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    (Original post by pinda.college)
    £30k is a decent wage for a comfortable lifestyle, so how would your time going to university be wasted?
    That would depend on your definition of comfortable.

    Also, if a graduate only earned £30k in 30 years time (into their 40's and 50's) then factoring in inflation, this would be way less than the average salary in the UK at the time.
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    (Original post by pinda.college)
    £30k is a decent wage for a comfotable lifestyle, so how would your time going to university be wasted?
    Because you can easily get a random office job without a degree and move up 'through the ranks' sufficiently quickly to be on much more than £30k a year at age 46 or whatever (I'm assuming that 25 years post graduation was correct)

    You might think that £30k sounds like a lot of money from your perspective as a current student (if you are), but it is not. I don't have a single friend who went to university who earns less than this, and my friends are all in their early/mid 30s. My girlfriend who got a perfectly average degree from a moderate university is on £50k aged 28 and she is hardly setting the world on fire in her chosen career.

    IMO if you have any kind of ability at all, are in a graduate career, and you are still on £30k after 10-20 years of employment you are doing something very wrong.
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    (Original post by Forum User)
    Because you can easily get a random office job without a degree and move up 'through the ranks' sufficiently quickly to be on much more than £30k a year at age 46 or whatever (I'm assuming that 25 years post graduation was correct)

    You might think that £30k sounds like a lot of money from your perspective as a current student (if you are), but it is not. I don't have a single friend who went to university who earns less than this, and my friends are all in their early/mid 30s. My girlfriend who got a perfectly average degree from a moderate university is on £50k aged 28 and she is hardly setting the world on fire in her chosen career.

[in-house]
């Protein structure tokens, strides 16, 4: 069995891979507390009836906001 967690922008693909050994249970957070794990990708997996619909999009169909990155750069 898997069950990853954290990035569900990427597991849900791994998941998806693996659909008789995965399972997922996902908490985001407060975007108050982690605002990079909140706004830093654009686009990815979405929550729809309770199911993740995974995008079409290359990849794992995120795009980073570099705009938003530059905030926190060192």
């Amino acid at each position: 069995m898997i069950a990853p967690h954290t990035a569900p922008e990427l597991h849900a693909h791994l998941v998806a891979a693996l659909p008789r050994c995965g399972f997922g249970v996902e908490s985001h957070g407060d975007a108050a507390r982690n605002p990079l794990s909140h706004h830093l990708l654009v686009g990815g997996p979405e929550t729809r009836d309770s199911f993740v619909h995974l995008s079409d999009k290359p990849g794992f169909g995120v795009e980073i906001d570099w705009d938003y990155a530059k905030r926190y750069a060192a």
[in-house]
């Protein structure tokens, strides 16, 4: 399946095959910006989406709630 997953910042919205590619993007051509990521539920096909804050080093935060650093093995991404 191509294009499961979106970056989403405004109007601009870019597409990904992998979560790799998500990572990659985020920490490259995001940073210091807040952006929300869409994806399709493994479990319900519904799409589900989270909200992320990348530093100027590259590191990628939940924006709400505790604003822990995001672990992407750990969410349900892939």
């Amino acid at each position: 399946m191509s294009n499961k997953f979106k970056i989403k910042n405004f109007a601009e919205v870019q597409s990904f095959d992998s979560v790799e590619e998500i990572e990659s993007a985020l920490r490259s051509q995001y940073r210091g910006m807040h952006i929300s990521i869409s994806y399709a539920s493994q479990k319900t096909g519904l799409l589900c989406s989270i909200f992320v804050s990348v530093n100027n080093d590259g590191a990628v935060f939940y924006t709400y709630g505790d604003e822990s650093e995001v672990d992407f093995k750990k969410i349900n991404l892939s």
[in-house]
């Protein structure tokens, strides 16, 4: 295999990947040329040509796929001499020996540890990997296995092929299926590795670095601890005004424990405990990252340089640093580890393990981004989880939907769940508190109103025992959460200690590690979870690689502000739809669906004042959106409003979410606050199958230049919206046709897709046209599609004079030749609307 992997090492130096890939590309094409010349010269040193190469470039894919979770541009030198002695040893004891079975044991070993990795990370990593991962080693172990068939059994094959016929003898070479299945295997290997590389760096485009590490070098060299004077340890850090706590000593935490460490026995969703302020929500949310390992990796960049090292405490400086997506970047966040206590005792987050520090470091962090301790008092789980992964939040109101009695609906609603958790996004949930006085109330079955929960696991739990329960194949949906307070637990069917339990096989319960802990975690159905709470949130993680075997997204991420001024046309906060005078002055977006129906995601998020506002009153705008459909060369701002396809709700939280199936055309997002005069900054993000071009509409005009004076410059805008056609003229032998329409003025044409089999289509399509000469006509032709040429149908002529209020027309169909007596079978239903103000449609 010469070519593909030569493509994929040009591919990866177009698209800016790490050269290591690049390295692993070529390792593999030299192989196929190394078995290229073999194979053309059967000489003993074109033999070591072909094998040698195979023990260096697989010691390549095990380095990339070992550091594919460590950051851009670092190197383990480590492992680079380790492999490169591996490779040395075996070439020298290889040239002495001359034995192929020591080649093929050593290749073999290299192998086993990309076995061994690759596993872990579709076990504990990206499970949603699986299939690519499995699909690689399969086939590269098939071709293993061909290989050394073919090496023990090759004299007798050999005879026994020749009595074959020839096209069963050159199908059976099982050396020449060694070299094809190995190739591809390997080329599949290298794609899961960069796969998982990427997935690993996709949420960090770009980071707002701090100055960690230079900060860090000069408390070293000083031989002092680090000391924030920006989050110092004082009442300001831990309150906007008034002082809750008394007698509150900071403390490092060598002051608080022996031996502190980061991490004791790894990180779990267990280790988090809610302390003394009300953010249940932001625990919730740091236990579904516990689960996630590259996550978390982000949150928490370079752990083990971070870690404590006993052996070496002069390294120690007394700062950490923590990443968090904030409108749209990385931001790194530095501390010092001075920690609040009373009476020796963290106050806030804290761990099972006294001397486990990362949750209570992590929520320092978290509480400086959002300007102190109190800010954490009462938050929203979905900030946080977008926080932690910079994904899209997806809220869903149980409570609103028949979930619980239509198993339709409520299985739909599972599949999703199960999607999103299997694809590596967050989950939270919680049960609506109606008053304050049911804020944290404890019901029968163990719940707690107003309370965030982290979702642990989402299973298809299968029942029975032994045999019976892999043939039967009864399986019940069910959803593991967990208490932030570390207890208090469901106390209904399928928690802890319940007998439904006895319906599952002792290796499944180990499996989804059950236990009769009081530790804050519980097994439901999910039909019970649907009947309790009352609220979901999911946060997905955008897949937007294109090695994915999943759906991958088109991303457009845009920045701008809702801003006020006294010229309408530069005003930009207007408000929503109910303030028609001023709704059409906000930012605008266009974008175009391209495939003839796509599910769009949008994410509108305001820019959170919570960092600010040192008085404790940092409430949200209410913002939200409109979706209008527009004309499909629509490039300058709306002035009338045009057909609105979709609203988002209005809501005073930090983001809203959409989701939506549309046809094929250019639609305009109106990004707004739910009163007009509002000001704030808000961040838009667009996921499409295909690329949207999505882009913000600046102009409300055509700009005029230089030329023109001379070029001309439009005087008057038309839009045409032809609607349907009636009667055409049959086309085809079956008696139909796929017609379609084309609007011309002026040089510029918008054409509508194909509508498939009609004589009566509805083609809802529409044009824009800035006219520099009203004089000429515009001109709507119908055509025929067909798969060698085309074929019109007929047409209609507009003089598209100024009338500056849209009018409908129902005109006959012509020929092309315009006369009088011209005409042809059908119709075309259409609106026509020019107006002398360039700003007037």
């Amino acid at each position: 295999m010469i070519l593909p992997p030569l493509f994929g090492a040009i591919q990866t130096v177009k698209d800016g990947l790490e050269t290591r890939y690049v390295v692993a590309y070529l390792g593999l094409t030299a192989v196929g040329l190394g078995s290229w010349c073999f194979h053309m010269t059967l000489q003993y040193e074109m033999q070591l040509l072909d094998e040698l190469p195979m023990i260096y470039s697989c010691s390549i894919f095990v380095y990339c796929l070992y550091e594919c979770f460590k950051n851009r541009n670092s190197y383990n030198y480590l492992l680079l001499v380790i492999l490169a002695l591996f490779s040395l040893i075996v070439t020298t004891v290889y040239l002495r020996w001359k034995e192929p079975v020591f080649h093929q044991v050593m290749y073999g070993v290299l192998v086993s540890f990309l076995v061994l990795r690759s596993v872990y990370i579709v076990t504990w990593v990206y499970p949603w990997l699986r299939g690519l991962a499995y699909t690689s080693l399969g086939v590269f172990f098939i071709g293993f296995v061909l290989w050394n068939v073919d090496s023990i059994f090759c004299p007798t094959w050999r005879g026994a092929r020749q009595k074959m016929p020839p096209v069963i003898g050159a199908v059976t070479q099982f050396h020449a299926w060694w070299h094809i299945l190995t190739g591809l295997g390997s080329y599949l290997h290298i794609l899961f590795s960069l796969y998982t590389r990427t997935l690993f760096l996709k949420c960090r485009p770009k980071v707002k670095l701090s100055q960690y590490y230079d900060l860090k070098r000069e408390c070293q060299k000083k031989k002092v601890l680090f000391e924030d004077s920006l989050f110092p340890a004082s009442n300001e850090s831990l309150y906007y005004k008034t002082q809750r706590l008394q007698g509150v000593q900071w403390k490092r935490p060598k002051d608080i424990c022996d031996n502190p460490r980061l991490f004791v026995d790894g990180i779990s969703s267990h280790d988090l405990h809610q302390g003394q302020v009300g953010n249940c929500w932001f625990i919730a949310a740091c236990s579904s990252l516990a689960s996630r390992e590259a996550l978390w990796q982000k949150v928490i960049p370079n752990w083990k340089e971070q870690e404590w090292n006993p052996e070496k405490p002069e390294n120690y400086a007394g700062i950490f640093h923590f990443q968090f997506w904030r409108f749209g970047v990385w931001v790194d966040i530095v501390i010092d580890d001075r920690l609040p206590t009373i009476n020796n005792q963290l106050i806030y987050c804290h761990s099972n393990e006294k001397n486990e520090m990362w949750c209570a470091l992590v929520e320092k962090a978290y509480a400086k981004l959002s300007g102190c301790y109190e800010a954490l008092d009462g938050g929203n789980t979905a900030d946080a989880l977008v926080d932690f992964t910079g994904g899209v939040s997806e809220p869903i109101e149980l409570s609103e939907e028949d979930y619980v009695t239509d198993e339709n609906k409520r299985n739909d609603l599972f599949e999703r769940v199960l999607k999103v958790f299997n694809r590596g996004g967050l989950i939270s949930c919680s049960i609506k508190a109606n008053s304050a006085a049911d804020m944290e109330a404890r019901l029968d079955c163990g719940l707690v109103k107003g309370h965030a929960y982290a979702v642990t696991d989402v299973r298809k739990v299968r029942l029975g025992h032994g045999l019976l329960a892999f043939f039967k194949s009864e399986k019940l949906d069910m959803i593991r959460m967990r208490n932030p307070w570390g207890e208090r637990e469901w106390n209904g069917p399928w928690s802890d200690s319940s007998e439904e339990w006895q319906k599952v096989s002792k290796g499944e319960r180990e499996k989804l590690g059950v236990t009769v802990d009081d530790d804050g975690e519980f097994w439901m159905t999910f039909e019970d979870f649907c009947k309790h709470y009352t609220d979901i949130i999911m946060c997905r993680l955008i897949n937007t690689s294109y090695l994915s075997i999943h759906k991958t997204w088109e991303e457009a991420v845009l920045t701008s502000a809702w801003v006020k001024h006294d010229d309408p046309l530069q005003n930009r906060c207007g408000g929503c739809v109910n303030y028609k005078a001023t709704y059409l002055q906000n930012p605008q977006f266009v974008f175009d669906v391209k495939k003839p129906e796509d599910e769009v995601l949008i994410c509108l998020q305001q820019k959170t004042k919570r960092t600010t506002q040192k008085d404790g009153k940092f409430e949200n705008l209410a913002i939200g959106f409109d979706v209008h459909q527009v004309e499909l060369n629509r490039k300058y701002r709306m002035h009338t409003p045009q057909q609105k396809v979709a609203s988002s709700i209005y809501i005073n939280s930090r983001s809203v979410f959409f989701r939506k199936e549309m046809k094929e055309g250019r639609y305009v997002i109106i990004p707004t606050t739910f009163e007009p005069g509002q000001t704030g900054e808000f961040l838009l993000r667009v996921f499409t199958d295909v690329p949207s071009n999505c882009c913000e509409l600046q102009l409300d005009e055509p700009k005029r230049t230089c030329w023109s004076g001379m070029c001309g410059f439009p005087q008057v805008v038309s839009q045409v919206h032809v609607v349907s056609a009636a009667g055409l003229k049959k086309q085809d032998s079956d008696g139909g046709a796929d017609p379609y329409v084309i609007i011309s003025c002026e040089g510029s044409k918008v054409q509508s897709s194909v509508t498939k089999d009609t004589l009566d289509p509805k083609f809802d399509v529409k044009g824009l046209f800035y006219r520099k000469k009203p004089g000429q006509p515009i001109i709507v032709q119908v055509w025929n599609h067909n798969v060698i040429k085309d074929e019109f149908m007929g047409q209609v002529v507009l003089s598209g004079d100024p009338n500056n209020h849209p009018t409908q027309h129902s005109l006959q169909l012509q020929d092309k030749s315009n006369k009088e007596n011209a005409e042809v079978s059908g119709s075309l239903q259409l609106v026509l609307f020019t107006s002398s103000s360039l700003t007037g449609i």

IMO if you have any kind of ability at all, are in a graduate career, and you are still on £30k after 10-20 years of employment you are doing something very wrong.
    What degree did she do and what field of work is she in, just out of curiosity...
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    Yeah, that's good, right?

    (Original post by Shani)
    That would depend on your definition of comfortable.

    Also, if a graduate only earned £30k in 30 years time (into their 40's and 50's) then factoring in inflation, this would be way less than the average salary in the UK at the time.
    Yes, but the payback threshold is also increased in line with inflation every year, so the threshold will also well be above £21k by that time. (However, the interest on the loans will be increasing at the higher RPI, while the threshold will be uprated at the lower CPI rate, which slightly skews things.)

    (Original post by pinda.college)
    £30k is a decent wage for a comfortable lifestyle, so how would your time going to university be wasted?
    Indeed, and, god forbid, you might just have spent your time at university doing something other than calculating future net gains and opportunity costs.
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    (Original post by pinda.college)
    What degree did she do and what field of work is she in, just out of curiosity...
    She's an accountant, and her degree is in 'business and music' (think that was it, it might have been 'business and media' or similar).

    What graduate career were you considering where you consider it reasonable that you will still be on £30k a year in your 40s? Genuine question as I am almost certain this is incredibly low (but perhaps there are a few areas where it will be the case).